‘Westworld’ is just the tip of the iceberg.
What does it take to be “the next Game of Thrones”? It’s a phrase TV fans hear all the time, the easiest (and in some cases, laziest) way to hype anything that’s high budget or dense or medieval or bloody. Lately, HBO’s robots-in-the-wild-west series Westworld, now in its second season, has been hailed as the fantasy flagship’s heir apparent.
I don’t buy it. Westworld has certainly gained fans in the offseason, and its shiny self-aggrandizement is hard to look away from, but it’s nearly impossible for me to imagine myself emotionally involved in six more seasons of each character questioning humanity’s definition with a furrowed brow. Plus, with six more episodes of Thrones in production, isn’t it a bit early to crown a replacement? That feels about as premature as Robb Stark celebrating his reconciliation with House Frey.
Still, if Game of Thrones has taught us one practical lesson with all its Valar Morghulis-ing, it’s that all good things come to an end. A look ahead reveals that, although no show will ever be exactly like Game of Thrones, there are dozens with the potential to fill the dragon-shaped holes in our hearts. Below, I’ve outlined thirteen contenders worth getting excited about, plus solved the mystery of Amazon’s recent absence from the film festival big spenders’ list:
Lord of Light
Sound familiar? Although this upcoming show shares a title with Game of Thrones’ own eastern fire god R’hllor, it’s actually an unrelated adaptation of a different iconic book. Roger Zelazney’s 1960s sci-fi/fantasy novel follows humans, extraterrestrial beings, and gods warring for sovereignty on another planet. With religion, power, and colonialism as central themes and an “unfilmable” reputation, Lord of Light has plenty in common with HBO’s current juggernaut. The series doesn’t seem to have a home channel yet (Universal Cable Productions, which often put its programming on USA, SyFy, or NBC, has optioned the show), but with the epic source material and The Walking Dead producer Gale Anne Hurd on board, chances are it’ll be worth the watch wherever it lands.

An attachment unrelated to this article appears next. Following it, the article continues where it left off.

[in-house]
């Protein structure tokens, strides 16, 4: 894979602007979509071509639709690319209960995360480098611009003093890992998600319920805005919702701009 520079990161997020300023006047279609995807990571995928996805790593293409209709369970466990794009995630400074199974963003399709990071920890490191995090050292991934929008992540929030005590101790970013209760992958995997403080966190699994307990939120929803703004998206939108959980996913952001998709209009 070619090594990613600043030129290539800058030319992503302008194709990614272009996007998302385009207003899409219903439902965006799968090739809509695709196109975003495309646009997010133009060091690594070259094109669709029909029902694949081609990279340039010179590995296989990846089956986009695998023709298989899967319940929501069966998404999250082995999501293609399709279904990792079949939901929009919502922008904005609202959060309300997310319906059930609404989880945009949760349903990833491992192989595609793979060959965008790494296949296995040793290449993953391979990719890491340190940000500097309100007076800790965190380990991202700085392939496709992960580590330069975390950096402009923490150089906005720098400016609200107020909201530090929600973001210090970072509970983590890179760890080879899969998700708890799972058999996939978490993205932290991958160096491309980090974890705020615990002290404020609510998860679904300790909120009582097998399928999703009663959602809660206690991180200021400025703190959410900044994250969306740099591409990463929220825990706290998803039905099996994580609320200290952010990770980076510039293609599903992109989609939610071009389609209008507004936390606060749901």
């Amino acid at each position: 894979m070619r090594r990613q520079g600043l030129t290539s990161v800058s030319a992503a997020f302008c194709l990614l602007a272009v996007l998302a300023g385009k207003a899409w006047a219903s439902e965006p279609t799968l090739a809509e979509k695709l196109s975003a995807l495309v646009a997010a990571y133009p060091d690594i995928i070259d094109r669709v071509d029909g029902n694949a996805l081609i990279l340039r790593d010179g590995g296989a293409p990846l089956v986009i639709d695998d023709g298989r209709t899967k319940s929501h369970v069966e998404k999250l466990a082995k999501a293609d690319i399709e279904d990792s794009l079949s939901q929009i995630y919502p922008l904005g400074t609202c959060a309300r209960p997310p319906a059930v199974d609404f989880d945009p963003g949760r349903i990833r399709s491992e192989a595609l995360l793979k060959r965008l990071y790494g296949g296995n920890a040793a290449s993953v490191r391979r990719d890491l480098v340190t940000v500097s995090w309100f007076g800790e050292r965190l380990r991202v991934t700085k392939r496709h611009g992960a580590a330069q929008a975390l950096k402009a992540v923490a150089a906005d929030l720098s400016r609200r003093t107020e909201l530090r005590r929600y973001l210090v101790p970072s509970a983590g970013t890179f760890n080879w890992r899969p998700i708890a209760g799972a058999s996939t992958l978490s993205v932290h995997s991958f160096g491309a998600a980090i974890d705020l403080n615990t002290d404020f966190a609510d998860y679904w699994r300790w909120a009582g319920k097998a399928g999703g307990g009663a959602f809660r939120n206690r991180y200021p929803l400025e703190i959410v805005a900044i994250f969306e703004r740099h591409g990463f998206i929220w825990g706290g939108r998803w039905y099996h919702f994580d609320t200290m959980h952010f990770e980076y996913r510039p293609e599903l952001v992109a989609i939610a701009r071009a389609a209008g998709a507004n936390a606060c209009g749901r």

The late author Terry Pratchett’s expansive Discworld series may be even more beloved than George R.R. Martin’s and, since the first book was published in 1983, fans have waited an extra decade longer for an adaptation. Compiled into a funny magic fantasy series with over forty books, Pratchett’s most famous works are at once light genre parodies and authentic, deeply felt stories all their own. Right now a six-part series is planned with BBC Studios, although there’s plenty of territory to cover if the powers-that-be choose to make more episodes.
Amazon seems to be hunting for their own Game of Thrones more overtly than any other network. Lazarus is just one of many potentially big-budget sci-fi/fantasy-tinged series the company currently has in development. The plot sounds like catnip for fans of Thrones’ strategy and swordplay. In a dystopian near-future, sixteen wealthy families rule the world, and each employs a single assassin to do their dirty work and help them maintain power. Series author Greg Rucka has serious nerd cred, having written several arcs for DC and Marvel alike, along with a handful of Star Wars novels.
The Kingkiller Chronicles
Lin-Manuel Miranda and Sam Raimi aren’t two people you’d expect to read about in the same sentence, but thanks to Patrick Rothfuss’ popular books, the Broadway genius and horror maestro might soon work together. The Kingkiller Chronicles tells the story of a fantasy world adventurer and musician named Kvothe, and like another series (ahem) is still in progress. Lionsgate must love what they’ve read already since they’re planning both a movie adaptation and a series for Showtime. Miranda is set to produce and make music for both, while Raimi is apparently in talks to direct the movie.
For the past few months, four words have excited genre fans more than any others: Stephen King extended universe. At this point, Hulu’s J.J. Abrams-produced series, which is billed as coming from “the mind of Stephen King,” is still a mystery. Starring cast members from past King classics–Sissy Spacek! Bill Skarsgard! Melanie Lynskey!–and set in one of the author’s most-referenced fictional towns, the possibilities are thrilling and nearly endless. Plus, the show already has one of the key elements that made Thrones such a huge hit: a built-in fan-base of hardcore, loyal, easter egg-hunting obsessives.